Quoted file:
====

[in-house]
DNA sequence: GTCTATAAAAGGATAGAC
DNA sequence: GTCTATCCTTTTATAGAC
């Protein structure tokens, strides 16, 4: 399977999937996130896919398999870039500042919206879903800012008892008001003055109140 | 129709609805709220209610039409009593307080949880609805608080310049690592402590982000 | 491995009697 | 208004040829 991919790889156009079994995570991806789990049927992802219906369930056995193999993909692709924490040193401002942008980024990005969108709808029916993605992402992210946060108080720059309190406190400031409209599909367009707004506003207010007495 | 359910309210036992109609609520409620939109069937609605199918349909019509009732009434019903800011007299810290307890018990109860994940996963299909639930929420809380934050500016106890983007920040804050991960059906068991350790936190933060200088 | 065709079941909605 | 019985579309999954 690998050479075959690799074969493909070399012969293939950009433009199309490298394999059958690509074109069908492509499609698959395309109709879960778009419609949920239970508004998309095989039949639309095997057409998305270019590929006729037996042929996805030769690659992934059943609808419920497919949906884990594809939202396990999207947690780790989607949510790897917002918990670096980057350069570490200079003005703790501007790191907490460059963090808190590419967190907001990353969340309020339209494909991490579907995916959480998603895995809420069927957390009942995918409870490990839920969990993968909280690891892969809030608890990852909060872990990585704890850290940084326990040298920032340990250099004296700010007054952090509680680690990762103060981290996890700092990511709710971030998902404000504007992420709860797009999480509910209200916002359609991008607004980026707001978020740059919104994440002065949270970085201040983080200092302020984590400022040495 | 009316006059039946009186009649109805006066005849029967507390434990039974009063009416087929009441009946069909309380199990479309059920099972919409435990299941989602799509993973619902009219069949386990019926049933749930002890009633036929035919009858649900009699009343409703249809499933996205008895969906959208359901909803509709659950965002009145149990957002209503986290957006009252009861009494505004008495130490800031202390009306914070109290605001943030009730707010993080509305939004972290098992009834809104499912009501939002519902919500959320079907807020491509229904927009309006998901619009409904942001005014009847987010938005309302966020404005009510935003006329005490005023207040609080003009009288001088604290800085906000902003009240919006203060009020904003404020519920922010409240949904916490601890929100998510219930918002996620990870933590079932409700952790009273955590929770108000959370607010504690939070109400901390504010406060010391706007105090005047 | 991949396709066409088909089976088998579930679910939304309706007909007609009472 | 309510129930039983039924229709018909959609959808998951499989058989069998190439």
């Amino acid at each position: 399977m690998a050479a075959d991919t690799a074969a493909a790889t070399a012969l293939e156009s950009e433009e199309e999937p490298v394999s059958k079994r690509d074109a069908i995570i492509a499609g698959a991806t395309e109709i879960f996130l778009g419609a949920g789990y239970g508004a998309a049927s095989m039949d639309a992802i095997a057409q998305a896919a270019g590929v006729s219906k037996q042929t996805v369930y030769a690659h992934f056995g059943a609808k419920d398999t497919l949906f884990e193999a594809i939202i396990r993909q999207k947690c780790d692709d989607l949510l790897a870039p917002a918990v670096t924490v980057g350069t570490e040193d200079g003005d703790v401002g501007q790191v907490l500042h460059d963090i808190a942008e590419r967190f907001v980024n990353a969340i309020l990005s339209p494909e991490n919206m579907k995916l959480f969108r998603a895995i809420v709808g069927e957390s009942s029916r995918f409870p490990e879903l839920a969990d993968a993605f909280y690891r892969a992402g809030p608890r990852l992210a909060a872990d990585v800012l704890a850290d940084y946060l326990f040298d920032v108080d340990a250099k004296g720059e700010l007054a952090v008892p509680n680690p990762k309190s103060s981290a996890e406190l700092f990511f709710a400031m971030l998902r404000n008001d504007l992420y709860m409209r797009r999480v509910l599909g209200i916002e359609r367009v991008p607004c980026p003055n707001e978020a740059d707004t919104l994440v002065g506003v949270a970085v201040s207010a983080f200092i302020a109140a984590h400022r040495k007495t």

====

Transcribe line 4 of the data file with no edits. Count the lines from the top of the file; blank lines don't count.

């Protein structure tokens, strides 16, 4: 399977999937996130896919398999870039500042919206879903800012008892008001003055109140 | 129709609805709220209610039409009593307080949880609805608080310049690592402590982000 | 491995009697 | 208004040829 991919790889156009079994995570991806789990049927992802219906369930056995193999993909692709924490040193401002942008980024990005969108709808029916993605992402992210946060108080720059309190406190400031409209599909367009707004506003207010007495 | 359910309210036992109609609520409620939109069937609605199918349909019509009732009434019903800011007299810290307890018990109860994940996963299909639930929420809380934050500016106890983007920040804050991960059906068991350790936190933060200088 | 065709079941909605 | 019985579309999954 690998050479075959690799074969493909070399012969293939950009433009199309490298394999059958690509074109069908492509499609698959395309109709879960778009419609949920239970508004998309095989039949639309095997057409998305270019590929006729037996042929996805030769690659992934059943609808419920497919949906884990594809939202396990999207947690780790989607949510790897917002918990670096980057350069570490200079003005703790501007790191907490460059963090808190590419967190907001990353969340309020339209494909991490579907995916959480998603895995809420069927957390009942995918409870490990839920969990993968909280690891892969809030608890990852909060872990990585704890850290940084326990040298920032340990250099004296700010007054952090509680680690990762103060981290996890700092990511709710971030998902404000504007992420709860797009999480509910209200916002359609991008607004980026707001978020740059919104994440002065949270970085201040983080200092302020984590400022040495 | 009316006059039946009186009649109805006066005849029967507390434990039974009063009416087929009441009946069909309380199990479309059920099972919409435990299941989602799509993973619902009219069949386990019926049933749930002890009633036929035919009858649900009699009343409703249809499933996205008895969906959208359901909803509709659950965002009145149990957002209503986290957006009252009861009494505004008495130490800031202390009306914070109290605001943030009730707010993080509305939004972290098992009834809104499912009501939002519902919500959320079907807020491509229904927009309006998901619009409904942001005014009847987010938005309302966020404005009510935003006329005490005023207040609080003009009288001088604290800085906000902003009240919006203060009020904003404020519920922010409240949904916490601890929100998510219930918002996620990870933590079932409700952790009273955590929770108000959370607010504690939070109400901390504010406060010391706007105090005047 | 991949396709066409088909089976088998579930679910939304309706007909007609009472 | 309510129930039983039924229709018909959609959808998951499989058989069998190439």